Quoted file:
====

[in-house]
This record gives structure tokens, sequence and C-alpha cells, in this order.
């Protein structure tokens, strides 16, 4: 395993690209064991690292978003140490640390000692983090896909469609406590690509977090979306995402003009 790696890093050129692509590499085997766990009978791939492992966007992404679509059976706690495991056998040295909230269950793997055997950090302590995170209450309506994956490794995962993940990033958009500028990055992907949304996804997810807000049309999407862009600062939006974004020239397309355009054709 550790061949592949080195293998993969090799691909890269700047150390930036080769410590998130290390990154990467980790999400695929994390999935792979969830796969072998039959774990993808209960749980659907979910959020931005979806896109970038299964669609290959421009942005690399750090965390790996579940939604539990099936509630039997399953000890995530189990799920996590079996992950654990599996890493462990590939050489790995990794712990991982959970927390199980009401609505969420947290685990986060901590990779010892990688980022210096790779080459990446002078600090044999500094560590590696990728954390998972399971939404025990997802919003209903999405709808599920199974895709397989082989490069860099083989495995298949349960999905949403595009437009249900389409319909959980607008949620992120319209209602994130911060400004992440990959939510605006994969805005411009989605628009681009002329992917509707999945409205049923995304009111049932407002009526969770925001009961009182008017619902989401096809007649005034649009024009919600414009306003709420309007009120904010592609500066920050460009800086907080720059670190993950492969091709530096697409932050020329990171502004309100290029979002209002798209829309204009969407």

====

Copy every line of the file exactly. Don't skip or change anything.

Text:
[in-house]
This record gives structure tokens, sequence and C-alpha cells, in this order.
């Protein structure tokens, strides 16, 4: 395993690209064991690292978003140490640390000692983090896909469609406590690509977090979306995402003009 790696890093050129692509590499085997766990009978791939492992966007992404679509059976706690495991056998040295909230269950793997055997950090302590995170209450309506994956490794995962993940990033958009500028990055992907949304996804997810807000049309999407862009600062939006974004020239397309355009054709 550790061949592949080195293998993969090799691909890269700047150390930036080769410590998130290390990154990467980790999400695929994390999935792979969830796969072998039959774990993808209960749980659907979910959020931005979806896109970038299964669609290959421009942005690399750090965390790996579940939604539990099936509630039997399953000890995530189990799920996590079996992950654990599996890493462990590939050489790995990794712990991982959970927390199980009401609505969420947290685990986060901590990779010892990688980022210096790779080459990446002078600090044999500094560590590696990728954390998972399971939404025990997802919003209903999405709808599920199974895709397989082989490069860099083989495995298949349960999905949403595009437009249900389409319909959980607008949620992120319209209602994130911060400004992440990959939510605006994969805005411009989605628009681009002329992917509707999945409205049923995304009111049932407002009526969770925001009961009182008017619902989401096809007649005034649009024009919600414009306003709420309007009120904010592609500066920050460009800086907080720059670190993950492969091709530096697409932050020329990171502004309100290029979002209002798209829309204009969407």